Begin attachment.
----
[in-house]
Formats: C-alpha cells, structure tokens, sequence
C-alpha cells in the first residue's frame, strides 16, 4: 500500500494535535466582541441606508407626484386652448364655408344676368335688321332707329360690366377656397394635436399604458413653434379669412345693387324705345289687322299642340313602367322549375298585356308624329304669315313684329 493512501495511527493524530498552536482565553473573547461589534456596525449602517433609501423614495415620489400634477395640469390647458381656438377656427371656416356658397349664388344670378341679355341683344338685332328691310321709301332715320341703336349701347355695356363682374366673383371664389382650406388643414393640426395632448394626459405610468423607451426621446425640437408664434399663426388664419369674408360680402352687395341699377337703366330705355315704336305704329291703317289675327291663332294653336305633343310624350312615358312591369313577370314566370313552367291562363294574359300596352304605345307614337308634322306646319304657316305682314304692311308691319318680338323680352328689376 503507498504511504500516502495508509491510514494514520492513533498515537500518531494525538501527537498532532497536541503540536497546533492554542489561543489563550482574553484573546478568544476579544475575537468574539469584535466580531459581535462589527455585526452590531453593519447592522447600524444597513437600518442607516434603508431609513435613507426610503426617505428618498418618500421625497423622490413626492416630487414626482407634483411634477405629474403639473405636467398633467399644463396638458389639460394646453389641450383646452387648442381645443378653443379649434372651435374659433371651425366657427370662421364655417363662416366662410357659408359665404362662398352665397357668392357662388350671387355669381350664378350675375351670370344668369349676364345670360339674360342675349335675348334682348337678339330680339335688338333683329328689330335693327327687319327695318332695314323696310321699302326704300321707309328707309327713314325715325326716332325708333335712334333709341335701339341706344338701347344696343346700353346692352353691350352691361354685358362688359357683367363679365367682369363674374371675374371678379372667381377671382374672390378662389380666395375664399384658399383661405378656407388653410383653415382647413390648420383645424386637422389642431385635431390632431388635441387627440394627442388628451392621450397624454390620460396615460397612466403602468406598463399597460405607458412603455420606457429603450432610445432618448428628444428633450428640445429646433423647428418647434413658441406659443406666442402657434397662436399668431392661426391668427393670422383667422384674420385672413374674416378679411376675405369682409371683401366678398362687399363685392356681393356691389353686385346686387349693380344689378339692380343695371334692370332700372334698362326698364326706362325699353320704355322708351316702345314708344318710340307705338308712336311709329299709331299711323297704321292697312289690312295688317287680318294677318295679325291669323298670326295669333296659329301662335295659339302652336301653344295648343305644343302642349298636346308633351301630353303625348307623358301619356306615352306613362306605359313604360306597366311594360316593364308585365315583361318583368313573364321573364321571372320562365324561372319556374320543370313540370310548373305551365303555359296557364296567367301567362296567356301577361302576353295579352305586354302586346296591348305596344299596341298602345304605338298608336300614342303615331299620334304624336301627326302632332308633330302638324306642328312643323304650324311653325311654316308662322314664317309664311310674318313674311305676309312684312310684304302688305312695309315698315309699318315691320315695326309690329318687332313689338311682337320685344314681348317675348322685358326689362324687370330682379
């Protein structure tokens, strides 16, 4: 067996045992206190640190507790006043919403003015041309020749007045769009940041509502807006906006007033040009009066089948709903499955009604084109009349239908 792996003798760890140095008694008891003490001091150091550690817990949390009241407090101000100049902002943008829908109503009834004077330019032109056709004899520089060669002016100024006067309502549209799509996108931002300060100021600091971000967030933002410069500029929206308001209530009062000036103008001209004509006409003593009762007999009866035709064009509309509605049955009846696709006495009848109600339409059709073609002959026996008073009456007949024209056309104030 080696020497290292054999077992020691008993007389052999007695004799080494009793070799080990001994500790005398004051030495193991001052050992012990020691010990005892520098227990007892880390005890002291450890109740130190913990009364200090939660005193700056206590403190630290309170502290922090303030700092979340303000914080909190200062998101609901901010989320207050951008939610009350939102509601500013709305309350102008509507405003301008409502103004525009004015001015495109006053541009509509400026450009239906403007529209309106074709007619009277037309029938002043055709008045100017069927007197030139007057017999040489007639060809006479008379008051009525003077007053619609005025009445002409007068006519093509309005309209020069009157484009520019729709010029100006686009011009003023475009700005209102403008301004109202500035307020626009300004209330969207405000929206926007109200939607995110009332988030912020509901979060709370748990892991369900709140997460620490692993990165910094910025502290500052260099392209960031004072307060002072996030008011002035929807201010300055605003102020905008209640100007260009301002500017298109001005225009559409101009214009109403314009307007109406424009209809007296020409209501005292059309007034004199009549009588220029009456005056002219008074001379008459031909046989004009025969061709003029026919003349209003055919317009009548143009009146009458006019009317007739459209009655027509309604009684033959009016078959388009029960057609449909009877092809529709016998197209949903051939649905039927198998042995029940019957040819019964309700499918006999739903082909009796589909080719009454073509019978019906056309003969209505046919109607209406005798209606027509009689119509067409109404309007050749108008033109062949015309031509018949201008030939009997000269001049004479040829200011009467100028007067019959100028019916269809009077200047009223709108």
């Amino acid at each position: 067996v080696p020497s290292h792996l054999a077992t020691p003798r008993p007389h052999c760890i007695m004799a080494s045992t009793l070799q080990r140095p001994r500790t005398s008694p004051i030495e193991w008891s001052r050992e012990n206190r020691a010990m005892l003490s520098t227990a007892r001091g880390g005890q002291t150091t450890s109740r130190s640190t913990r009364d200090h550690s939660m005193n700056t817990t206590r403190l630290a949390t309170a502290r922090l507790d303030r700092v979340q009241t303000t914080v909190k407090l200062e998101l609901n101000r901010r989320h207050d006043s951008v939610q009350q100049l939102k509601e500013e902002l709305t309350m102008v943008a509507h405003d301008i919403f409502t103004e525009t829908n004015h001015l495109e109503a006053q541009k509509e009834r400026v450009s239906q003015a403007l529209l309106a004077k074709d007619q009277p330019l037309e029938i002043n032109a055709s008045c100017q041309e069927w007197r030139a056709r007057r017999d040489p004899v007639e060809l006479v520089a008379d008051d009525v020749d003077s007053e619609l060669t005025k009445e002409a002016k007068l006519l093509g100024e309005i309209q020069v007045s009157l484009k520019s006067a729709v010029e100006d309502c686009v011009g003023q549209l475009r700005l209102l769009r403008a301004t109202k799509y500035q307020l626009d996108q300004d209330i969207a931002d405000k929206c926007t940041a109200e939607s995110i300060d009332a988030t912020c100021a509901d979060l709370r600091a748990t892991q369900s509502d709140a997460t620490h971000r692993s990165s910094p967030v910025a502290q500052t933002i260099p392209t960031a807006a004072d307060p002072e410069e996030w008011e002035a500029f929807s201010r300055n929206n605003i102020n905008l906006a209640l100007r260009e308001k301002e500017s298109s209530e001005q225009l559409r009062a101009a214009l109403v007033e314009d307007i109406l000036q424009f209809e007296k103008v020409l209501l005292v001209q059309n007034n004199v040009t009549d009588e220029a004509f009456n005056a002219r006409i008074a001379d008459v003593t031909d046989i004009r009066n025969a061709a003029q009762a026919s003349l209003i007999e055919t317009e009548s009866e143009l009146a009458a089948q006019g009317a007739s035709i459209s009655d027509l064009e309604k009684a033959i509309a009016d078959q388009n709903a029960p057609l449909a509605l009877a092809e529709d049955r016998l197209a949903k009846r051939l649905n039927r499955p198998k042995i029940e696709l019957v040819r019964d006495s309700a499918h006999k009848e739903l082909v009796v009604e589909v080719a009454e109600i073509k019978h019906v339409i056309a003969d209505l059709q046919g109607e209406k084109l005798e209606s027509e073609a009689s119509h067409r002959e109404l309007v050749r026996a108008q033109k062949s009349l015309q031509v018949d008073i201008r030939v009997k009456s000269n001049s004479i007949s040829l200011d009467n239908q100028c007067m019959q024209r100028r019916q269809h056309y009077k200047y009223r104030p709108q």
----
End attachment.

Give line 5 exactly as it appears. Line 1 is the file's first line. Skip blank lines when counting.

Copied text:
């Amino acid at each position: 067996v080696p020497s290292h792996l054999a077992t020691p003798r008993p007389h052999c760890i007695m004799a080494s045992t009793l070799q080990r140095p001994r500790t005398s008694p004051i030495e193991w008891s001052r050992e012990n206190r020691a010990m005892l003490s520098t227990a007892r001091g880390g005890q002291t150091t450890s109740r130190s640190t913990r009364d200090h550690s939660m005193n700056t817990t206590r403190l630290a949390t309170a502290r922090l507790d303030r700092v979340q009241t303000t914080v909190k407090l200062e998101l609901n101000r901010r989320h207050d006043s951008v939610q009350q100049l939102k509601e500013e902002l709305t309350m102008v943008a509507h405003d301008i919403f409502t103004e525009t829908n004015h001015l495109e109503a006053q541009k509509e009834r400026v450009s239906q003015a403007l529209l309106a004077k074709d007619q009277p330019l037309e029938i002043n032109a055709s008045c100017q041309e069927w007197r030139a056709r007057r017999d040489p004899v007639e060809l006479v520089a008379d008051d009525v020749d003077s007053e619609l060669t005025k009445e002409a002016k007068l006519l093509g100024e309005i309209q020069v007045s009157l484009k520019s006067a729709v010029e100006d309502c686009v011009g003023q549209l475009r700005l209102l769009r403008a301004t109202k799509y500035q307020l626009d996108q300004d209330i969207a931002d405000k929206c926007t940041a109200e939607s995110i300060d009332a988030t912020c100021a509901d979060l709370r600091a748990t892991q369900s509502d709140a997460t620490h971000r692993s990165s910094p967030v910025a502290q500052t933002i260099p392209t960031a807006a004072d307060p002072e410069e996030w008011e002035a500029f929807s201010r300055n929206n605003i102020n905008l906006a209640l100007r260009e308001k301002e500017s298109s209530e001005q225009l559409r009062a101009a214009l109403v007033e314009d307007i109406l000036q424009f209809e007296k103008v020409l209501l005292v001209q059309n007034n004199v040009t009549d009588e220029a004509f009456n005056a002219r006409i008074a001379d008459v003593t031909d046989i004009r009066n025969a061709a003029q009762a026919s003349l209003i007999e055919t317009e009548s009866e143009l009146a009458a089948q006019g009317a007739s035709i459209s009655d027509l064009e309604k009684a033959i509309a009016d078959q388009n709903a029960p057609l449909a509605l009877a092809e529709d049955r016998l197209a949903k009846r051939l649905n039927r499955p198998k042995i029940e696709l019957v040819r019964d006495s309700a499918h006999k009848e739903l082909v009796v009604e589909v080719a009454e109600i073509k019978h019906v339409i056309a003969d209505l059709q046919g109607e209406k084109l005798e209606s027509e073609a009689s119509h067409r002959e109404l309007v050749r026996a108008q033109k062949s009349l015309q031509v018949d008073i201008r030939v009997k009456s000269n001049s004479i007949s040829l200011d009467n239908q100028c007067m019959q024209r100028r019916q269809h056309y009077k200047y009223r104030p709108q």